Syria’s fractured opposition is showing further signs of cracking, even as international powers build the pressure on President Bashar Assad to end his regime’s bloody repression of dissent.
Nofal Al-Dawalibi, the son of a former Syrian prime minister, announced in Paris on Thursday plans to create a shadow “government” in exile, saying he wants to help Syrian rebels and encourage international military intervention against Assad’s forces.
His plan exposed the lack of unity around the Syrian National Council, which many countries consider the main opposition group. Some of the jockeying for notoriety also could be linked to hopes of gaining a position of power if Assad’s regime becomes the latest to fall to the Arab Spring uprisings.
The latest public split in the opposition comes after the U.N. Security Council on Saturday unanimously approved a resolution allowing up to 300 observers to be sent to Syria to monitor a cease-fire plan put forth by special envoy Kofi Annan.
The international community has been generally divided over how to pressure Assad to stop a crackdown that has killed thousands over the past 13 months. With violence continuing, some doubt whether the Annan plan will hold.
Al-Dawalibi, who divides his time between Paris and Saudi Arabia, wants more muscular action from the international community, but offered little clarity about how he would draw in military intervention from abroad when few countries have advocated it.
At a news conference, Al-Dawalibi said his “government” would work to meet the immediate needs of the Syrian people: “military intervention, to be protected; air strikes; humanitarian (aid) corridors; air exclusion zones, and of course, humanitarian aid.”
French diplomats say it’s unclear what weight that such opposition groups based abroad — including in Paris — have inside Syria, where anti-Assad activists often operate alone. The Syrian National Council is still the opposition’s main face, they say.
A spokesman for the council said it would have no comment on Al-Dawalibi’s efforts.
Al-Dawalibi said his father, Maarouf, was the “last freely elected prime minister” in Syria, in 1961, but was later jailed and fled to Saudi Arabia two years later, where he became an adviser to the royal family.
Nofal Al-Dawalibi, who says he received master’s degree in engineering from Stanford University in 1973, is believed to be little known inside Syria. He claimed that his movement has backing in some Persian Gulf and European countries, but for now, is funded through “our own pockets.”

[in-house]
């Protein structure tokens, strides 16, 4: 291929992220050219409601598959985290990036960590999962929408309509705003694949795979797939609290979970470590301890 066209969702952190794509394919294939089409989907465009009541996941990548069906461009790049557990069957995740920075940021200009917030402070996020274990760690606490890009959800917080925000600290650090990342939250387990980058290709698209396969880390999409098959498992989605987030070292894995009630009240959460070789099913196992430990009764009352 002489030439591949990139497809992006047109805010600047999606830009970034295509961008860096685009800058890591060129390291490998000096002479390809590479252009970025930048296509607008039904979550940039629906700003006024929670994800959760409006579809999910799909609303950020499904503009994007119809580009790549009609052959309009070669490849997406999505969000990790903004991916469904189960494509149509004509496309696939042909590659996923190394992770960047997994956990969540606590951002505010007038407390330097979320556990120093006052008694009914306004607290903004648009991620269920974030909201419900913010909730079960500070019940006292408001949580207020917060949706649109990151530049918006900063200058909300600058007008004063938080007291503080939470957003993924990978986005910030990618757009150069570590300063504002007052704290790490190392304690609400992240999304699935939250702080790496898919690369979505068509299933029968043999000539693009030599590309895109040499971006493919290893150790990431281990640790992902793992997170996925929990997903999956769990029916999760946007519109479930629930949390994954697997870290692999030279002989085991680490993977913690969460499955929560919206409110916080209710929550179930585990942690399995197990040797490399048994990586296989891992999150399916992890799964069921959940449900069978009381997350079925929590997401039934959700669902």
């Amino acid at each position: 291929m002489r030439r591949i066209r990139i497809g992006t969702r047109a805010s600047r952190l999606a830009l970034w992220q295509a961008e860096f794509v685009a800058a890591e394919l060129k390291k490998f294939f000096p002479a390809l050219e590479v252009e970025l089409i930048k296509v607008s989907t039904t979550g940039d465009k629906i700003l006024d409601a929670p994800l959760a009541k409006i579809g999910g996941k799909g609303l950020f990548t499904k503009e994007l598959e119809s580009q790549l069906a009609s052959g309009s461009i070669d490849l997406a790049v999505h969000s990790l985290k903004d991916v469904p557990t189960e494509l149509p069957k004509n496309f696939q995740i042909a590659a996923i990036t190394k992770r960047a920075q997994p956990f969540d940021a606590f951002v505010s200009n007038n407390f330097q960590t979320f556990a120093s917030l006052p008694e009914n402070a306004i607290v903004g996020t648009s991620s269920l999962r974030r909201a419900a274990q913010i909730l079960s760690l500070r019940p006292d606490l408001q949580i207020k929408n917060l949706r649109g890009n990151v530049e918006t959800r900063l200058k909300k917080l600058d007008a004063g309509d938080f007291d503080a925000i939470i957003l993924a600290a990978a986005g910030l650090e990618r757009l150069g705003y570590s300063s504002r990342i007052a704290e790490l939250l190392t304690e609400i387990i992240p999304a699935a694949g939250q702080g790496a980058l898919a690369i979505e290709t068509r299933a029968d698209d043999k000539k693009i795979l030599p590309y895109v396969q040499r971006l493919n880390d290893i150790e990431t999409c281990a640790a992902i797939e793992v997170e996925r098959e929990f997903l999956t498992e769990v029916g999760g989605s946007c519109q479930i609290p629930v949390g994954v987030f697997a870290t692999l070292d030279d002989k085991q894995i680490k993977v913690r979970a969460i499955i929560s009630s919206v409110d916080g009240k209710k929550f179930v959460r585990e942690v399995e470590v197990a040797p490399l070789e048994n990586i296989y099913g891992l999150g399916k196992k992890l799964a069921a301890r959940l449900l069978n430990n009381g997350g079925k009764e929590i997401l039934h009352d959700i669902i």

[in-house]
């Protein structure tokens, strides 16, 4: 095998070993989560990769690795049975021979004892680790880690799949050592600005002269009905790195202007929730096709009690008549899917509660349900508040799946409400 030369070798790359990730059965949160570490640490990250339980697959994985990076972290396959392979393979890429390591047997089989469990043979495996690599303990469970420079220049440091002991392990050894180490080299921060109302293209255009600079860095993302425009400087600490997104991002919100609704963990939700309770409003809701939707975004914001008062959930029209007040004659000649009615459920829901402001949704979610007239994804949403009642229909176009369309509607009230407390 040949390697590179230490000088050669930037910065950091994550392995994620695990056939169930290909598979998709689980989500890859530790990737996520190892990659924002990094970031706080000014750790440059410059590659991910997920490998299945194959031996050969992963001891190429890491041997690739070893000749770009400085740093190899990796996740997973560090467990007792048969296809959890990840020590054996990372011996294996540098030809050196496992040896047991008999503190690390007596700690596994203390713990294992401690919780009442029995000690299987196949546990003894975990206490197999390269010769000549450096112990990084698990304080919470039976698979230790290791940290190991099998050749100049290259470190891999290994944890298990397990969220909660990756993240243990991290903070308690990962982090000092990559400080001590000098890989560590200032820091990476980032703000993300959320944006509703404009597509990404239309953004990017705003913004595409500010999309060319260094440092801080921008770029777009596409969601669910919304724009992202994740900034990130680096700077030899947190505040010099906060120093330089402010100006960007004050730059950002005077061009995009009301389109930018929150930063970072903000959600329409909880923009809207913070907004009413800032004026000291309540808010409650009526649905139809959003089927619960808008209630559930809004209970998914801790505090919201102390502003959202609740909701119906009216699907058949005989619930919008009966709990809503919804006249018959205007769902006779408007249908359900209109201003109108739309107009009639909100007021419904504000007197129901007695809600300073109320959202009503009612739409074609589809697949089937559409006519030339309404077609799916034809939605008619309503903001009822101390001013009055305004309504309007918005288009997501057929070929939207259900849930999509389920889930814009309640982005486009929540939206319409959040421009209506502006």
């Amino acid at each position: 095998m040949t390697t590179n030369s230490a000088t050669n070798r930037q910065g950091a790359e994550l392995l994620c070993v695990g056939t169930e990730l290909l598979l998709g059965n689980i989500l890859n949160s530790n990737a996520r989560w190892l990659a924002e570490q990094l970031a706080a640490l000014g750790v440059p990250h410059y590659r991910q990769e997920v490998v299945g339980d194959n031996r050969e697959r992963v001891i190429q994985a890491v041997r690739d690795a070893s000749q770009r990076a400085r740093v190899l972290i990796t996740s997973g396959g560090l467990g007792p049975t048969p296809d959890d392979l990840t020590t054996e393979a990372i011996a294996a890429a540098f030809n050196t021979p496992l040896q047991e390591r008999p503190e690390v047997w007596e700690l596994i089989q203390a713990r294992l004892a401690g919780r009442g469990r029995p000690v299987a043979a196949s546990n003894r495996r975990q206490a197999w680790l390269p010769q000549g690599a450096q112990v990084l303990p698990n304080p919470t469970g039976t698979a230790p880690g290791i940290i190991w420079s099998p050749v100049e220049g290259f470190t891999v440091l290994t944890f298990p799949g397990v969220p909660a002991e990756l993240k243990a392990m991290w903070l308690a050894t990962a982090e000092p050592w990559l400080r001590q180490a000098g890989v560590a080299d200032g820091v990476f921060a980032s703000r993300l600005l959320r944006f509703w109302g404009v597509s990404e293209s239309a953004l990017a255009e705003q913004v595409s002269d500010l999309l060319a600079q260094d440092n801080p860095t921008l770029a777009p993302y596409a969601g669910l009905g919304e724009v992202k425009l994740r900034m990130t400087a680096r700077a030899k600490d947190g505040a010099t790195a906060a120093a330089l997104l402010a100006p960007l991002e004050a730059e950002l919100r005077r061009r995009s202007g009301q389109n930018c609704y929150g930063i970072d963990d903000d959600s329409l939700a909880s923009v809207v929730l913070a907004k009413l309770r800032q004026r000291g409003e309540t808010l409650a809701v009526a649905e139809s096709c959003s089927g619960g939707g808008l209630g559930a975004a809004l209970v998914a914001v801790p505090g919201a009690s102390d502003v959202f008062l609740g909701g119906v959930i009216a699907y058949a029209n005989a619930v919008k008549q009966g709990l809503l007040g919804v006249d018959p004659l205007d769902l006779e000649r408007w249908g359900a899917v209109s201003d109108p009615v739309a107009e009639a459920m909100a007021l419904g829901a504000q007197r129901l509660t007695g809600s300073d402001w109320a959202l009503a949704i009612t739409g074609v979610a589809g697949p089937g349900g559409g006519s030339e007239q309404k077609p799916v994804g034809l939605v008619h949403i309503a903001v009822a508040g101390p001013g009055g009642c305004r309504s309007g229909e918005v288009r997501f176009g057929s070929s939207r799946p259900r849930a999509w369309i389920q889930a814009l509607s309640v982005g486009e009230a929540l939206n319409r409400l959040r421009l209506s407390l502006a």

Asked by a reporter about whether his movement was playing into Assad’s hands by exposing rifts within the opposition, al-Dawalibi replied: “What’s the alternative? The Syrian National Council, or the Annan plan that is going nowhere?”
He said the Syrian National Council is insular and ineffective, with a “legislative” structure and too many links to the Muslim Brotherhood. His government would be the executive, he says, with 35 “governors” inside Syria and seven advisers abroad for issues such as defense, financial and legal affairs.
“Unfortunately it is impossible to unify the opposition in Syria,” he said.
At the news conference, Al-Dawalibi’s team showed videos of several alleged Syrian military commanders pledging allegiance to him. Al-Dawalibi sat next to Ahmad Alashqar, who introduced himself as an official with the Free Syrian Army who is based in the Netherlands. Alashqar provided a photocopy of an ID card of Col. Riyadh al-Asaad, the army’s leader — suggesting it was proof of his support, too.
It was impossible to immediately verify the videos’ authenticity.
Many opposition groups have strived to claim a connection to the Free Syrian Army, the Turkish-based umbrella group for armed opposition groups in Syria. Al-Dawalibi’s group insisted the army itself has several variants.
At least three large groups and several smaller ones inhabit the disjointed galaxy of opposition movements, officials say — and keeping track of them is tricky even for diplomats.
A press officer for Al-Dawalibi, for example, in November also contacted reporters about a news conference by another Paris-based opposition group led by Abdul-Halim Khaddam, an exiled Syrian former vice president under Assad.
Al-Dawalibi’s aides said the two movements were not connected, but could eventually work together for the sake of unity.
But Al-Dawalibi could have a difficult time gaining the allegiance of many in the opposition.
A representative of Syria’s outlawed Muslim Brotherhood on Thursday said Al-Dawalibi “has very limited credibility.”
“He has no grassroots,” Molham Aldrobi, a senior official in the Syrian National Council told The Associated Press in Kosovo’s capital, Pristina. “He had been invited to the SNC to participate. He walked away because he did not see himself getting a high-ranking position in the SNC. This activity that he is doing today I don’t see it as a useful move from his side.”
Still, Aldrobi brushed off concerns that the already divided opposition was on the brink of collapsing.
“This is of no concern,” he insisted.
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